What does a man, who grew up on a huge tobacco farm in Zimbabwe, developed 140,000 acres of African wildlife business for tourists, and helped manage cattle stations in Central Queensland, do?

Become a regenerative agriculturalist, educator and environmentalist, that’s what! 

As Aristotle said: ‘We are the environment.’

If we zoom out for a moment, we can get it, says Brian Wehlburg. We all want to be loved and respected. We all have feelings and values. No-one wakes up wanting to destroy their farm or their country. We don’t want to be wrestling with apocalyptic fires, with hard dry-caked paddocks, with dead plants and animals.

We all want a happy life, with clean water in the creeks, carbon in the soil, good food in our bellies and some money in our wallets.

Well, the truth is we have gone from the Bronze Age to Space in a matter of 600 years. So, we have the knowledge. We understand biodiversity – why microbes, fungi and now viruses, matter.  But we’ve also confounded ourselves with complexity. So much so, we can’t really see the wood from the trees. So, we mostly only focus on making money.

And there’s nothing wrong with that says Brian. But if we only do one thing, we end up ignoring the complexity of reality and make bad choices. In this way we are likely to end up depleting our resources, destroying our opportunities and turning what we loved into a dust.

Whether in a village hall, on a tree stump, or sitting on a tombstone in a cemetery, these are some of the opening thoughts that Brian Wehlburg shares in his Inside Outside Management world.

And he does so now, with an ever-growing number of farmers, agriculturalists, students, environmentalists, families and just plain interested and curious folk. And now he is backed by a lifetime of experience in diverse environments and some excellent Board Member appointments.

Brian often references, ‘It’s not the cow but the how’. Telling us that hard-hoofed animals and ruminants, matter! Reminding us how ruminants and plants evolved together. Think megafauna and their big stomachs and plants. Think 60 billion bison roaming the huge North American plains.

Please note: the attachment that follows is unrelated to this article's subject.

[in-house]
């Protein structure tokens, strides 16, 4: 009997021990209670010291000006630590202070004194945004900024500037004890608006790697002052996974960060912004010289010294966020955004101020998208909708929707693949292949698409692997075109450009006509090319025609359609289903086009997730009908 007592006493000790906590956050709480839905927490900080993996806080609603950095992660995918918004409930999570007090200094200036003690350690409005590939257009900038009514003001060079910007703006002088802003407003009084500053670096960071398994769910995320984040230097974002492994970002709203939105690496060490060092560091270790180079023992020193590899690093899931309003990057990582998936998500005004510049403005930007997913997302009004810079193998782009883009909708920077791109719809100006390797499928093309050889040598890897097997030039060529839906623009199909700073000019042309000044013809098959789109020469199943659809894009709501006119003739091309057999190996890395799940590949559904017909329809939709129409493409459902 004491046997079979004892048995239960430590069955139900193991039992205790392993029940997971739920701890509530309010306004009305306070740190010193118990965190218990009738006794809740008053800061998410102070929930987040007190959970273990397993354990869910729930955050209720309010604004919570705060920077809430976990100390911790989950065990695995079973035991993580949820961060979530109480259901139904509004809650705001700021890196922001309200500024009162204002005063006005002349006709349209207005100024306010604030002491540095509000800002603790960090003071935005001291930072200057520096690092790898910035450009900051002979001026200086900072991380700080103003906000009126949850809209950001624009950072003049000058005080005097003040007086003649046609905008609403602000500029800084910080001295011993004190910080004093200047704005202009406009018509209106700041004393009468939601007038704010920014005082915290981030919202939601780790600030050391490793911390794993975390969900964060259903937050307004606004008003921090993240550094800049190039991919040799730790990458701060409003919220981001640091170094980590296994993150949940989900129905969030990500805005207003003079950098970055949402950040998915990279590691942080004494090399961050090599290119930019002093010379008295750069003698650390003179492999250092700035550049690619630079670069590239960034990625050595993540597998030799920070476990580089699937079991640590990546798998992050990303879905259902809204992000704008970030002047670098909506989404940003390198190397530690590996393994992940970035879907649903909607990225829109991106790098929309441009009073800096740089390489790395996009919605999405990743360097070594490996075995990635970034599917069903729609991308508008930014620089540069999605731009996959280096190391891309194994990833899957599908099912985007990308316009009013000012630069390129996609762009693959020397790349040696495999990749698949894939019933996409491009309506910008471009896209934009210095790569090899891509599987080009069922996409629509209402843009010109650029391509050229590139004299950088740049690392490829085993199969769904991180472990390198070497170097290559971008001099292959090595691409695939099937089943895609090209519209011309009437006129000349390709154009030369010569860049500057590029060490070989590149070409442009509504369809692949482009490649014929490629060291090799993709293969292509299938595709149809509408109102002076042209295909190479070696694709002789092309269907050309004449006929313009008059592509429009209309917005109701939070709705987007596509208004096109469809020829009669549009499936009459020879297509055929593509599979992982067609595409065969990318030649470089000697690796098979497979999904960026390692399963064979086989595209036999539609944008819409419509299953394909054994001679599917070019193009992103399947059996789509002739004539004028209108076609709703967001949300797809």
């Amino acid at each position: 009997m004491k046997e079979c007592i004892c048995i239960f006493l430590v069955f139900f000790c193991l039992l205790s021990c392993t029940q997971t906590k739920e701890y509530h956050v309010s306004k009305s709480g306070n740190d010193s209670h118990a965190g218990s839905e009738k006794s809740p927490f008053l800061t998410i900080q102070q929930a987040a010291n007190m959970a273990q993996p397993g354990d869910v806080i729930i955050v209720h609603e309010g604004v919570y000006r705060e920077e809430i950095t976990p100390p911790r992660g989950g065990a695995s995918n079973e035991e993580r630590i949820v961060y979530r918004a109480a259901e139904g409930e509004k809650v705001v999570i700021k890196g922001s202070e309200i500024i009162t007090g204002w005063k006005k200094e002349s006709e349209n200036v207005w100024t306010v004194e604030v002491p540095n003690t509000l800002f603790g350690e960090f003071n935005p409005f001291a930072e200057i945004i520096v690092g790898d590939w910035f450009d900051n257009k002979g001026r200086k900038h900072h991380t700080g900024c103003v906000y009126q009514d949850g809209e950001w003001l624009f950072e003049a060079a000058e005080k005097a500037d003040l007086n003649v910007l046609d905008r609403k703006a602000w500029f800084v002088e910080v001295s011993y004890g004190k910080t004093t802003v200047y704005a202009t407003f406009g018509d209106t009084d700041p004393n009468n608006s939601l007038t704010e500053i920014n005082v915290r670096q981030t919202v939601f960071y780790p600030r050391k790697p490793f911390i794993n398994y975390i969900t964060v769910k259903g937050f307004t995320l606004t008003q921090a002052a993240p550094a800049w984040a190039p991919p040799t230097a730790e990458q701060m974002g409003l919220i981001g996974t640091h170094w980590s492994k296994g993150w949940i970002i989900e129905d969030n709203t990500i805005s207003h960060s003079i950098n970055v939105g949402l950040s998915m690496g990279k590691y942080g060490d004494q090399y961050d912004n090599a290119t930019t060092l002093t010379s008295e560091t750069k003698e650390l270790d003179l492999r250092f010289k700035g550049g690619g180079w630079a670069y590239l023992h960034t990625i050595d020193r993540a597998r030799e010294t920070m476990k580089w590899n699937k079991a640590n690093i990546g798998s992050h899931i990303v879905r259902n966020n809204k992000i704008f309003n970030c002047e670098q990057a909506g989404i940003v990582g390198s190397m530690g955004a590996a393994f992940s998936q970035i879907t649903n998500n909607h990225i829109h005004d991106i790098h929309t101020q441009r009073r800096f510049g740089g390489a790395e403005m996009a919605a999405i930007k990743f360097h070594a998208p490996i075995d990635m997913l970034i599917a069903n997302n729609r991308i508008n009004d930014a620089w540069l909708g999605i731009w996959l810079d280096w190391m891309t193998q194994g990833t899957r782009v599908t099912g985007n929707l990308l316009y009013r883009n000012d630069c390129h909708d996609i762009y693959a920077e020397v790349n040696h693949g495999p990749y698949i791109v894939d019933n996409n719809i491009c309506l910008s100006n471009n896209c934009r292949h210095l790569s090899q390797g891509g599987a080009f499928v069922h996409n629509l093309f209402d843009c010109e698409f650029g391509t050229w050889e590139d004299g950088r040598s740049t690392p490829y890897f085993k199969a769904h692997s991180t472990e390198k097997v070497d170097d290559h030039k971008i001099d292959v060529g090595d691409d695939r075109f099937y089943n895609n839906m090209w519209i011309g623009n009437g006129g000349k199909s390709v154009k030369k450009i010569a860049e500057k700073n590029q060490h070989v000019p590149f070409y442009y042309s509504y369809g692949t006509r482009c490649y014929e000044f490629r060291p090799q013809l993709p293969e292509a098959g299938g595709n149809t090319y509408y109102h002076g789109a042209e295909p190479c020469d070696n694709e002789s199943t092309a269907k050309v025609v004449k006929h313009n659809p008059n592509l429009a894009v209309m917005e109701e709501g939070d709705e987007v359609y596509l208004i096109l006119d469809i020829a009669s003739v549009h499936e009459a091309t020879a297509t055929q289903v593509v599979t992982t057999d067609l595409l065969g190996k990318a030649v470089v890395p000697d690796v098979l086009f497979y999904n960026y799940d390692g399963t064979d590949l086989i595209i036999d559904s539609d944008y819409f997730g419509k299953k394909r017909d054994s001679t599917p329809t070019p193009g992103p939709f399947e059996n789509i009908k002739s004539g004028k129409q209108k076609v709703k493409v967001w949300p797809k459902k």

Photo by Juraj Valkovic on Pexels.com

He explains how the guts of ruminants break down the carbon in plants. In their stomachs the anaerobic conditions produce methane. Once airborne, the gas returns to earth in a virtuous circle to feed the plants and once again enriches the soil with carbon.  A cycle that has been going on ever since animals and plants evolved together on the planet.

The ruminants’ hard hoofs also break up the soil’s crust, loosening it into a fluffy covering to receive raindrops and seed. But only if you keep the animals moving. Continuous hoof action compacts the ground and leads to dead soil. Constantly moving stock, bunched together, mimics the natural herds that stayed in packs avoiding or hunting predators, and was always on the move.

Envisage a bush track, the compacted path to the Hills Hoist, or the hard sand on the beach from the plodder, as opposed to the loose sand from the jogger, and you get the picture.

In Murwillumbah, Northern NSW, Brian tells us of a farmer who moves large herds of cows regularly. Their dung and urine enrich the soil. They eat or trample the weeds and pasture. On this particular property this stock management has built up the soil’s carbon content from a former 4% to a current 14%. Many cropping soils have only 1% carbon.

Brian also shares the story of Stephen Scholfield, who with his family manages Gracemere Farmstead near Lismore NSW. His nine- and ten-year-old daughters show visitors around their farm. They take you to where the goats are eating the blackberries and lantana. To the pigs enriching the soil, the ducks enjoying the creek and the donkeys that keep the foxes away, letting the chickens roam free.

This family uses its animals to create a biodiverse farm and a biodiverse environment. They use regenerative farm practices to restore biodiversity and store atmospheric carbon in the soil to reduce climate change. And even the primary school age girls already know the rudiments of business, and how many eggs etc. they are producing.

Photo by Brett Jordan on Pexels.com

But what have Brian Wehlburg and BEATS in common? Other than their passion for biodiversity? A love of the land and all life, not just that which is endangered or threatened. And a vision to ‘zoom out’, and above all take an active role in listening to the planet, to improve it, not destroy it.

‘We abuse land because we regard it as a commodity belonging to us.  When we see land as a community to which we belong, we may begin to use it with love and respect.’  Aldo Leopold

Brian is teaching Allan Savory’s Holistic Management in Bathurst NSW, Bega NSW, Lismore NSW, Merriwa NSW, Maitland NSW, Gosford NSW, Koyuga VIC, Yarck VIC, Bairnsdale VIC, Warragul VIC, Albany WA, Muresk Ins. WA.  See more here… https://www.insideoutsidemgt.com.au/about-us/who-we-are

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